Open Book Exams (IFoA) – Actuarial Science FAQs

As we all know that IFoA has announced that all the Actuarial exams will be delivered online for the September 2020 session, there is a wave of confusion amongst the exam takers. The Open Book examinations of IFoA attract a lot of curiosity as the system of exams is new and there is a level of uncertainty attached to preparation even though IFoA is doing the best they can to keep us updated about the information.

Here we have compiled some important information about Online exams from the IFoA website and also tried to give you some tricks on how to make your Open Book Exams more manageable!

What is meant by Open Book Examinations?

With Open Book exams, IFoA implies that students will be able to access any learning materials for reference, be it, electronic, hardcopy or online through the internet. This type of exam will test your application based learning and not memory skills. It will test your understanding of the subject and its applicability rather than some definitions and facts. However, the material you may access should be for reference purposes only. It should not be copied directly into your answer script.

What is Plagiarism in Open Book Examination?

When you copy the entire content of the material you used for reference purposes while giving your exam into your answer sheet, that is when the answer script will be called plagiarized. To plagiarize means to present someone else’s work as your own by not giving full acknowledgment to them for their work.

What if my answer script matches someone else’s who is taking the same exam sitting?

The IfoA has developed sophisticated IT systems to check collusion between answer scripts of different candidates. Legal action will be taken in such a case for candidates who showcase this inappropriate behavior.

How do I manage my time in Open Book test?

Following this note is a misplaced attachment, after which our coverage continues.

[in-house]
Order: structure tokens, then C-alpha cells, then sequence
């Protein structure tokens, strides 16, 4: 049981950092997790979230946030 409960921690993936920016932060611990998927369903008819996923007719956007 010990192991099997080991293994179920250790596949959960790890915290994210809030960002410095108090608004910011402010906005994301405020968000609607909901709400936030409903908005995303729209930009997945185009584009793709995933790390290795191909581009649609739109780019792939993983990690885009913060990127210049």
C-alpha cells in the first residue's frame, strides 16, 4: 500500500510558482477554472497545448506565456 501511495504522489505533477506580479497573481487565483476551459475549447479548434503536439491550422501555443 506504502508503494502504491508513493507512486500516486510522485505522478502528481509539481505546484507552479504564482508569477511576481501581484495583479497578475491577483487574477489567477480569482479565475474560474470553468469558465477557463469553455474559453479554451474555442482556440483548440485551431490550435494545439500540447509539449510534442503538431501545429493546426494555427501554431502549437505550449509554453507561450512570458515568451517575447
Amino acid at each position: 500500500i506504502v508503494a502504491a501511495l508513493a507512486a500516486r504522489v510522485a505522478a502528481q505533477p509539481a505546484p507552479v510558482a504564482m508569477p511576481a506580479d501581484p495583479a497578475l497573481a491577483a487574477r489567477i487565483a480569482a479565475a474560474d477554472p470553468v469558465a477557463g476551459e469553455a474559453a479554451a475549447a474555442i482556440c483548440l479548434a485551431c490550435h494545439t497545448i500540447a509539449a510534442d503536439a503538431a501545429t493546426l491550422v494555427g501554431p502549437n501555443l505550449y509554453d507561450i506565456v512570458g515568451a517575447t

Experience of various candidates in the April exam sitting shows that it is quite time consuming to switch between your reference material to study, frame your answers in your thoughts and jot them down in your scripts. So you should be able to practice it as a mock exam under exam-like situation. You should know what exactly is your reading and typing speed so that you don’t loose on the grounds of time management in your exam and don’t have to be disappointed for leaving the questions you already knew just because you couldn’t manage your time effectively. 

Will the examination platform handle online exams?

IFoA is fully confident that the examination platform will be able to handle the online exams for all candidates registered.

Will answer scripts be submitted as handwritten?

No, IFoA has clearly stated that answer scripts should be typed into MS Word or MS Excel depending on the examination subject and handwritten scripts will not be marked for results.

Can Non-members apply for September examinations from IFoA?

No, Non-members won’t be able to apply for any exams for September 2020 examination assessment.

How will the Online examinations operate?

At the start time of any examination, candidates will access the written examination paper from the IFoA online platform.
Details of Examination joining instructions (including the start time of examinations) will be sent to all the registered candidates via mail two weeks before their exam date.
Answers will be typed by you and then uploaded at the end of the examination to the same platform. There is no provision for handwritten answers during the September examinations.